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Universities have been known to cash in on technology developed on campus. Arrangements usually include a licensing agreement with the developers, which often consists of royalties for the university. Another option is an equity stake for the university. And yet a third option is the combination of royalties and equity. Stanford, as an example, obviously has an easier time being located in Silicon Valley and having the Google success story in its past. Last year, the university cashed in $336 million by selling Google stock it owned as part of the original licensing deal.
But now university backed start-ups are on the rise again, and this can only mean good news for entrepreneurs. Listed below are the top 10 universities known for their recent support of start-ups.
According to some professors, “Universities are also responding to a flood of venture-capital money in
the U.S,” which is sparking interest from investors on the hunt for the next big thing. So far this year (through the end of September), U.S. venture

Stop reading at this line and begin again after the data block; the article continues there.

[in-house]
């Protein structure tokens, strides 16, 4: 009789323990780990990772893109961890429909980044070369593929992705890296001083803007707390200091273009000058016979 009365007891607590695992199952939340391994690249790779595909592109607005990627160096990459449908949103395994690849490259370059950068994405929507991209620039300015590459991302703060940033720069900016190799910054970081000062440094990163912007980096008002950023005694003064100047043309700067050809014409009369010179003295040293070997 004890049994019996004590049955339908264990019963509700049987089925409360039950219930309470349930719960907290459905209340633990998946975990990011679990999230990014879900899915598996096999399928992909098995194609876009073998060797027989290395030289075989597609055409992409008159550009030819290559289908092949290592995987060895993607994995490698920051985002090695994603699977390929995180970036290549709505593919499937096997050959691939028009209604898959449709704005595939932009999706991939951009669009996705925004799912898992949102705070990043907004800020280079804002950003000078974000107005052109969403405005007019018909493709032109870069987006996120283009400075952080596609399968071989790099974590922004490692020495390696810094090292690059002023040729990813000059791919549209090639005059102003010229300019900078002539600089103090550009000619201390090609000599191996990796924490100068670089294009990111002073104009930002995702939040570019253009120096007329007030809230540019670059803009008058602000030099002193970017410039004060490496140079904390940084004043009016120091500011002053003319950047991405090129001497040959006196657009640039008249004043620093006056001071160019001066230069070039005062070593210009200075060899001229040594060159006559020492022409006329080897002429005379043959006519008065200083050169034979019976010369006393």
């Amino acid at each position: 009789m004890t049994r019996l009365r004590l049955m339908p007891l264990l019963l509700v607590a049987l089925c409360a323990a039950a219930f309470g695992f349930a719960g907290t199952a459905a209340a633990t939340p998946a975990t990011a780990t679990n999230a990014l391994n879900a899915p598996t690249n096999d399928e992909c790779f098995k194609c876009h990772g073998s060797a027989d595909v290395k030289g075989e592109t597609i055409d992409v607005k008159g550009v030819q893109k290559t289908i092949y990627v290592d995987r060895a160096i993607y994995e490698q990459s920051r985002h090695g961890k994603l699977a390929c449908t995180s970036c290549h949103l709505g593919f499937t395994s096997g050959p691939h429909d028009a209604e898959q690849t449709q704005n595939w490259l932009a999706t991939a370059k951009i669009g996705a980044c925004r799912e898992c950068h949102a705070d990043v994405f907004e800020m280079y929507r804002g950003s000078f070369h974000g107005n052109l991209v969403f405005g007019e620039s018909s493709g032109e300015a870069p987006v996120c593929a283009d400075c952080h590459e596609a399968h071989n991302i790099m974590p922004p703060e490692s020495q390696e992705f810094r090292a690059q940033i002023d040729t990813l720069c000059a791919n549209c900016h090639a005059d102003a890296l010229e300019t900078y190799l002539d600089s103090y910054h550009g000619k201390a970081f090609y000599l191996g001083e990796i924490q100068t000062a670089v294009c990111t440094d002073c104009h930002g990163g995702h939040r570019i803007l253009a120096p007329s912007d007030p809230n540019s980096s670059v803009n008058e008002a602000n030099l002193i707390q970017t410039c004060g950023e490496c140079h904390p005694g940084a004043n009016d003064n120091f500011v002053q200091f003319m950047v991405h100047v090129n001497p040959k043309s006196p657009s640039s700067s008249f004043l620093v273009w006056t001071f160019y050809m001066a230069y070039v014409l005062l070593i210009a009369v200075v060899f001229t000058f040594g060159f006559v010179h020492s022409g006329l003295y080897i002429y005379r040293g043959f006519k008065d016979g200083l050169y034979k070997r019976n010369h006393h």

capitalists raised $19.7 billion and are on route to raise more in 2006 than in any year since
2001, according to research firm VentureOne.
As a results, the University of Southern California is moving its Office of Technology Licensing, which was previously off-campus, to a central campus location with a large suite of offices. Otherwise, difficulties for campus entrepreneurs translates into incentives for them to “take technology out the back door.”
So far only a top tier of elite research universities
bring in more than $10 million a year in licensing income. But such
numbers don’t include money coming back to universities from
grateful alumni who might have received help turning ideas into
For more details, check out this article in the Wall Street Journal (subscription required).